air quotes


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air quotes

A hand gesture done when speaking to draw attention to a particular statement or indicate that it was someone else's words or that one is skeptical or critical of its use (similar to scare quotes in print media). Air quotes are made by curling the index and middle fingers of both hands at the same time in order to mimic the shape of quotation marks. In explaining the dress code to her fellow students, Elise did air quotes when saying that kilts should be "four inches above the knee." Given that her own kilt was considerably shorter than that, no one was surprised.
See also: air, quote
Farlex Dictionary of Idioms. © 2015 Farlex, Inc, all rights reserved.
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References in periodicals archive ?
And if they absolutely had to use any of the words, Sudakow demanded that they make air quotes with their fingers.
After completing her MFA at New York University in 1997, Barnes started a "company" (her air quotes), which basically meant "making solos for anyone who would watch." Her goal was to sustain herself financially entirely through dance, which she managed to do after only two years, with "a combo of the most ridiculous work you could imagine." If she got a teaching gig in Virginia, she'd call schools in a 300-mile radius to offer master classes and performances.
As she bent increasingly forward to make out her handwriting, we lost her form completely, except when the air quotes fluttered above the podium.
If the district meant to include air quotes around the word "retire," those got lost along the way.
''What we're seeing are people who have an association with the program, by people it could be anybody from a professor, a campus adviser, a registrar, a teaching assistant, who has a relationship with the athletic department or a particular sports program and they use that relationship in an effort to -- and I'm using air quotes here -- to help a student-athlete engage in misconduct,'' she said.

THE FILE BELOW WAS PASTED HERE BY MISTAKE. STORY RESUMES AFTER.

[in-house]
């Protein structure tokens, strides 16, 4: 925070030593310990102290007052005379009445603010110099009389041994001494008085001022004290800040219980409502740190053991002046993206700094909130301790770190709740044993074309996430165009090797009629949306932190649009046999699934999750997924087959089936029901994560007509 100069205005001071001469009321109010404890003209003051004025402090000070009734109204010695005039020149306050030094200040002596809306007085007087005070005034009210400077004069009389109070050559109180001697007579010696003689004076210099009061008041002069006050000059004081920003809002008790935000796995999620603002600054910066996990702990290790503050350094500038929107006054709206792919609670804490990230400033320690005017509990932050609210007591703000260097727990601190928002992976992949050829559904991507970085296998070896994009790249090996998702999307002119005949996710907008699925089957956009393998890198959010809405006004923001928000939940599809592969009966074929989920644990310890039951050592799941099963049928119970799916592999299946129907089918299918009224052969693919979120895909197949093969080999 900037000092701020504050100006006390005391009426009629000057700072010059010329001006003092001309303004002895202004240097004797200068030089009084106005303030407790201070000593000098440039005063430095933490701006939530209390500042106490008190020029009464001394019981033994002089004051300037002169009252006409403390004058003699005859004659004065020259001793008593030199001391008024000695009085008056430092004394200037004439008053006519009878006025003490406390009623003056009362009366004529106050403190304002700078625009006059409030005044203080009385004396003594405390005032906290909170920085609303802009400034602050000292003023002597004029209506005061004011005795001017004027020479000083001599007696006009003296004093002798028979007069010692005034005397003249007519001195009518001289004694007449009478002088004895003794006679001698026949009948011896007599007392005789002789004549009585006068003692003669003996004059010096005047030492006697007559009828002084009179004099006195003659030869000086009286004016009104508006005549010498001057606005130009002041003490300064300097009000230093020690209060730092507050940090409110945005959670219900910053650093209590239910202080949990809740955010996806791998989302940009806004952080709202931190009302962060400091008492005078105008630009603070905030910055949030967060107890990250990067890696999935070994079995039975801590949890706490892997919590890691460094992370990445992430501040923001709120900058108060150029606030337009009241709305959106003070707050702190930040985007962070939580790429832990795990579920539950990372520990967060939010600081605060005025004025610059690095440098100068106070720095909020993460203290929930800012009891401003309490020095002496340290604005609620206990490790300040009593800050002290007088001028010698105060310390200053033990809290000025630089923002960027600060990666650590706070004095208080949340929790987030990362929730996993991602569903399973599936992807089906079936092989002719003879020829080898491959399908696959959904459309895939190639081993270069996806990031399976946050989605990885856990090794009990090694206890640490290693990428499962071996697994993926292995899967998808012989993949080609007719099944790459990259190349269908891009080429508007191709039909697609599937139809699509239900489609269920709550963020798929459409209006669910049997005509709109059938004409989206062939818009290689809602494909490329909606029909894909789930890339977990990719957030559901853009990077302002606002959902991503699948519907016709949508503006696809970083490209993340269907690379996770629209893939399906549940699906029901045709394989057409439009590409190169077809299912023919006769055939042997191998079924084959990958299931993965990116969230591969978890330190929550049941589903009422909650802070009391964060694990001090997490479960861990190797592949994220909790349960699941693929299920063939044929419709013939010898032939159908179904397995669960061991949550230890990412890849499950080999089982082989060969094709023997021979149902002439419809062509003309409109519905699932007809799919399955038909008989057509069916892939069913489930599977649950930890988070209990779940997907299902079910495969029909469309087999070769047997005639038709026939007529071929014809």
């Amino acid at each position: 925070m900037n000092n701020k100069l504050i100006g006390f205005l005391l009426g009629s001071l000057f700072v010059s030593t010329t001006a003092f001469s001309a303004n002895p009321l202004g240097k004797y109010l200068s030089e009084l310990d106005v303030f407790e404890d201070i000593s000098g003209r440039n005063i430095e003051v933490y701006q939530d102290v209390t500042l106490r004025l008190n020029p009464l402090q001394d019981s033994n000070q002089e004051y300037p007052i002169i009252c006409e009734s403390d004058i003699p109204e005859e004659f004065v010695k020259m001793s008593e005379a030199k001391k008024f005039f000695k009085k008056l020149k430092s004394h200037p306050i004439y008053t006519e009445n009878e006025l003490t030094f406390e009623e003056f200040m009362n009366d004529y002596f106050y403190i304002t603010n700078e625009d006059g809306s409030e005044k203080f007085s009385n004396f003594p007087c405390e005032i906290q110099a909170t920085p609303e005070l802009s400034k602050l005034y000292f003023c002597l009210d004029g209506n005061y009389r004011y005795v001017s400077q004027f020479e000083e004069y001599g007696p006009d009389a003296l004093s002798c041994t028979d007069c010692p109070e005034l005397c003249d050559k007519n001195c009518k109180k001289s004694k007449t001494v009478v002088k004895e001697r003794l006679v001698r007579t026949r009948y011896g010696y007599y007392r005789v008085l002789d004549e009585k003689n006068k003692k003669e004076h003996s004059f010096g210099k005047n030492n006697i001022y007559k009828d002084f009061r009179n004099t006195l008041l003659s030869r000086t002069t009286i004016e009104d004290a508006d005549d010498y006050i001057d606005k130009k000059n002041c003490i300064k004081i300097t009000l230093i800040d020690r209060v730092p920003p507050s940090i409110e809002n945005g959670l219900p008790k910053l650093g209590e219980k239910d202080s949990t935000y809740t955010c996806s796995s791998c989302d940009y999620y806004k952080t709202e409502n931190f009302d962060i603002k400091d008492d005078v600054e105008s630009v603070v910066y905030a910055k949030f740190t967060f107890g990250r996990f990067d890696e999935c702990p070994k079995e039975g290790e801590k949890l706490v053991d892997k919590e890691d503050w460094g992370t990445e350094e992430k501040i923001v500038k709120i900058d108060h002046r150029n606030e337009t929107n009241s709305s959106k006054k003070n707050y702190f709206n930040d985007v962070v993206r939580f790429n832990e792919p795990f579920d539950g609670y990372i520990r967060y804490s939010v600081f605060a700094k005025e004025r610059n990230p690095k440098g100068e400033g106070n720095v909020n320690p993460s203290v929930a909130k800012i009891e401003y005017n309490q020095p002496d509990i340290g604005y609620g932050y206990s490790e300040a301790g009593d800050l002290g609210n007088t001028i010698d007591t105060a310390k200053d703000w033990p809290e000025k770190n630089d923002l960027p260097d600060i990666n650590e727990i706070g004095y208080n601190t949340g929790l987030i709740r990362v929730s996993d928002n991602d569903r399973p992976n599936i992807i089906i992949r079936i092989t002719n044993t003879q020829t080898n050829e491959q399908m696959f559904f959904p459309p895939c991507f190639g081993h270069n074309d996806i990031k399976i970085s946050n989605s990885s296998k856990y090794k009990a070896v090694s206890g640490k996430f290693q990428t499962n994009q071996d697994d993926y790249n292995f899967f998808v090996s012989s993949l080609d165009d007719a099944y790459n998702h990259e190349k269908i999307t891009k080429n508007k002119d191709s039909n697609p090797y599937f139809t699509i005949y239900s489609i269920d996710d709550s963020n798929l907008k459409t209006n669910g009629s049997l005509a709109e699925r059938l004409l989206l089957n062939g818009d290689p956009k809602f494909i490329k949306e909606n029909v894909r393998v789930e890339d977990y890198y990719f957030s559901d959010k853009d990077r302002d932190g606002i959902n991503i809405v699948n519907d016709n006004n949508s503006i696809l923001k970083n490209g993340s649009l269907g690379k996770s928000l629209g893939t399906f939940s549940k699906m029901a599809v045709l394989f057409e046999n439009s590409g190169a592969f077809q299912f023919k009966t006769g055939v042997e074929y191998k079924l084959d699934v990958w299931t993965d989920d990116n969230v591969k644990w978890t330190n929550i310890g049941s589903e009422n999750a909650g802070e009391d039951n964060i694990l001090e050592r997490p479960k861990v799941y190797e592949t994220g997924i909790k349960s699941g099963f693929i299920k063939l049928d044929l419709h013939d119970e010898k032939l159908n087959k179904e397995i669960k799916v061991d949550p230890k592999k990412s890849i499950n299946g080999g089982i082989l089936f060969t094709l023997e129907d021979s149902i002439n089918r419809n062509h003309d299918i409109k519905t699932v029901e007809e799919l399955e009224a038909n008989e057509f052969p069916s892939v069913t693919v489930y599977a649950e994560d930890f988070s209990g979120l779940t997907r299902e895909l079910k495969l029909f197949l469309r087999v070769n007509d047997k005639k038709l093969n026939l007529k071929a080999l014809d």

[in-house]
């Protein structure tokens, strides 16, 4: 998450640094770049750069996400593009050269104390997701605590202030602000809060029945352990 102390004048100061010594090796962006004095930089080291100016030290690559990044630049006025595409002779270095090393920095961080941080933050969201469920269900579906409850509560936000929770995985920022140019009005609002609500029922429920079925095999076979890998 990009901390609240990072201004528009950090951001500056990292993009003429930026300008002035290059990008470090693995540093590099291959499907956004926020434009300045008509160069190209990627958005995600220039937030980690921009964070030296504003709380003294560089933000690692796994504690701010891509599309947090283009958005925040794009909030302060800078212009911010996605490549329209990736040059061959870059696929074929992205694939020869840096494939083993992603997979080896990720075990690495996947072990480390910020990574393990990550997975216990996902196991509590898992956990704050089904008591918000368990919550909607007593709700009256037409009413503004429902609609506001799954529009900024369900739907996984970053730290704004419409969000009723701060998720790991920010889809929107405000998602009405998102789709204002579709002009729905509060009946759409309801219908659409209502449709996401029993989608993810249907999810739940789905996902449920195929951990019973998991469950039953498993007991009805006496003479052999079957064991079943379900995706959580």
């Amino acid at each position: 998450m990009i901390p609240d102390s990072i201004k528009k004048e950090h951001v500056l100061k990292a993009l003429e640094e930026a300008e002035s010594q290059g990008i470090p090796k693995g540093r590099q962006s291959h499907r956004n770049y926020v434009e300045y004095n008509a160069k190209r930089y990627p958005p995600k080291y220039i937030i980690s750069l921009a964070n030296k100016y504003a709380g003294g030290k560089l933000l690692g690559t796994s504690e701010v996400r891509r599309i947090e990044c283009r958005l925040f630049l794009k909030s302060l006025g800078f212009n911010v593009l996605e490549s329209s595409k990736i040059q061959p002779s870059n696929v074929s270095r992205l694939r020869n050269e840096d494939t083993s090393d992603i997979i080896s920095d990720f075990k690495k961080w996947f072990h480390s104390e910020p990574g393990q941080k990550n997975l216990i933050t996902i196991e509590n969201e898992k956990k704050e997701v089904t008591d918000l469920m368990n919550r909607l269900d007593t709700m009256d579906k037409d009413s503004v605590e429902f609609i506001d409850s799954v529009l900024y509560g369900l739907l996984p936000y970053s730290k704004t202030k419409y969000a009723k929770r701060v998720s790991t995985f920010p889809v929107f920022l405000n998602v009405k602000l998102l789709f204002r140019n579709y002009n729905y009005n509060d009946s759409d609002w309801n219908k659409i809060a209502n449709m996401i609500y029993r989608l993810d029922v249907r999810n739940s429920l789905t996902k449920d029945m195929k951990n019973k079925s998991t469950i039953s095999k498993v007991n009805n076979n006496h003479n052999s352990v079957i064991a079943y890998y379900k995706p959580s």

"It's nice to hear, but it would be better if we could actually see these 'measures for women's empowerment'," she said, mockingly using air quotes while shopping at a busy Delhi flea market.
"Even though it hasn't been properly stored in a 'refrigerator' (which I emphasize using air quotes with my fingers), it's sealed.
She also states, "You used air quotes when you talked about the moon landing", "You insist on calling the president Barack Hussein Obama" and "You used the phrase 'Jay Leno said the funniest thing...'"
Bartlett shows us a postmodernism that is exhaling, possibly mutating into something else: a post-post-modernism, a so called metamodernism, in which words like faith and action no longer require "air quotes" of ironic detachment and once again mean something and lead somewhere concrete.
In case you didn't get the memo and were baffled by the sarcasm implied in my hilarious air quotes, there has been a semantic shift in the modern usage of the word exclusive.
Dafoe, Sevigny and Kier seem to be competing to see who can give the most arch, knowingly fiat perf, putting invisible air quotes around their renditions of "normal" suburbanites.
"I got onto it to snoop on a coworker because I was intrigued by his 'lifestyle,'" he says, making air quotes with his fingers.
It does not matter that they were said with air quotes.
Leading the hounds is Grant Shapps, whose name is impossible to say without sarcastic air quotes. Former party co-chairman "Grant Shapps" has today been touring the broadcast studios more in sorrow than in anger, explaining he has a list of 30 names.
Dec 21-Jan 20 CAPRICORN YOU'VE developed a habit of doing those air quotes whenever you hear the phrase "the 'Foreign Secretary' Boris Johnson." Don't worry, we're all doing it - it's perfectly normal.